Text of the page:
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An Alternative Route Towards Metal–Polymer Hybrid Materials Prepared by Vapor-Phase Processing

Authors

  • Seung-Mo Lee,

    Corresponding author
    1. Max Planck Institute of Microstructure Physics, Weinberg 2, D-06120 Halle (Saale), Germany
    Current affiliation:
    1. Nano Convergence and Manufacturing Systems Research Division, Korea Institute of Machinery & Materials (KIMM) 104 Sinseongno, Yuseong-gu, Daejeon, 305–343, Korea
    • Max Planck Institute of Microstructure Physics, Weinberg 2, D-06120 Halle (Saale), Germany.
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  • Vladislav Ischenko,

    Corresponding author
    1. Max Planck Institute of Microstructure Physics, Weinberg 2, D-06120 Halle (Saale), Germany
    • Max Planck Institute of Microstructure Physics, Weinberg 2, D-06120 Halle (Saale), Germany.
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  • Eckhard Pippel,

    1. Max Planck Institute of Microstructure Physics, Weinberg 2, D-06120 Halle (Saale), Germany
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  • Admir Masic,

    1. Department of Biomaterials, Max Planck Institute of Colloids and Interfaces, Research Campus Golm, D-14424 Potsdam, Germany
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  • Oussama Moutanabbir,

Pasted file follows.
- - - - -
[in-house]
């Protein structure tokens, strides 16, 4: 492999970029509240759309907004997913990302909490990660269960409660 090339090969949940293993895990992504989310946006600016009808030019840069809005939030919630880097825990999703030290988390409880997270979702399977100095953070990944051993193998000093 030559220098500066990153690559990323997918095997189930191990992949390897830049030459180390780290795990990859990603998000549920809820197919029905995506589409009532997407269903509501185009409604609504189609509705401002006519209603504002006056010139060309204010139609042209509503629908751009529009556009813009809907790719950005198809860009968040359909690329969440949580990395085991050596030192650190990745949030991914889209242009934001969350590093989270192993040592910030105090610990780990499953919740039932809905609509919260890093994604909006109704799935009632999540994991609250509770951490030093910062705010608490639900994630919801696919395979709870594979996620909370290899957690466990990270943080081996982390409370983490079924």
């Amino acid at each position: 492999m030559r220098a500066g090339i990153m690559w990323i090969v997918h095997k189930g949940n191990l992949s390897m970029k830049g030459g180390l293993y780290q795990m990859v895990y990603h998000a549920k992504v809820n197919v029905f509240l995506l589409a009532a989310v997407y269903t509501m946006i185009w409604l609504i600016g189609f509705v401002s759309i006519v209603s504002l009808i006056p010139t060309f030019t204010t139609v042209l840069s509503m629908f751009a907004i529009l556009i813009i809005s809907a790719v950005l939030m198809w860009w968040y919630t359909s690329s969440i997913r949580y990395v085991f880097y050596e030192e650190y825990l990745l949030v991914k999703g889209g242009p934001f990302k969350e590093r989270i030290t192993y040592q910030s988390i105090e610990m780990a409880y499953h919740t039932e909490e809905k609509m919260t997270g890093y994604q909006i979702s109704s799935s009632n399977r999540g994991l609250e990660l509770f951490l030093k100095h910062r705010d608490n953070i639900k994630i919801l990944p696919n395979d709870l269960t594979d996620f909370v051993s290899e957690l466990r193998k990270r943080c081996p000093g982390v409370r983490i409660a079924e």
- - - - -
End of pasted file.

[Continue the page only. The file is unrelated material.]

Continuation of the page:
1. Max Planck Institute of Microstructure Physics, Weinberg 2, D-06120 Halle (Saale), Germany
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  • Peter Fratzl,

    1. Department of Biomaterials, Max Planck Institute of Colloids and Interfaces, Research Campus Golm, D-14424 Potsdam, Germany
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  • Mato Knez

    Corresponding author
    1. Max Planck Institute of Microstructure Physics, Weinberg 2, D-06120 Halle (Saale), Germany
    • Max Planck Institute of Microstructure Physics, Weinberg 2, D-06120 Halle (Saale), Germany.
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  • Dedicated to the late Prof. Ulrich Gösele

Abstract

Transition metals incorporated into polymers lead to unusual or improved physical properties that significantly differ from those of purely organic polymers. A simple and practicable incorporation of diverse transition metals into any available polymer would make an important contribution to overcome some of the synthetic difficulties of metal-polymer hybrid materials. Here, it is demonstrated that atomic layer deposition (ALD) can be a promising means to resolve some of those difficulties. It is found that even polytetrafluoroethylene (PTFE) with its great physical and chemical stability can be easily transformed into a transition metal–PTFE hybrid material simply by applying a metal-oxide ALD process to PTFE. Upon metal incorporation into the PTFE, the molecular structure as well as mechanical properties (tensile behavior) of PTFE were observed to significantly change. For a better understanding of the changes to the material, experimental investigations using Raman spectroscopy, attenuated-total-reflection Fourier-transform infrared spectroscopy, wide-angle X-ray diffraction, and energy-dispersive X-ray analysis were performed. In addition, with density functional theory calculations, potential bonding states of the incorporated metal into PTFE were modeled and predicted. The ALD-based vapor-phase approach for metal incorporation into a polymer could bring about rapid progress in the research area of metal–polymer hybrid materials.

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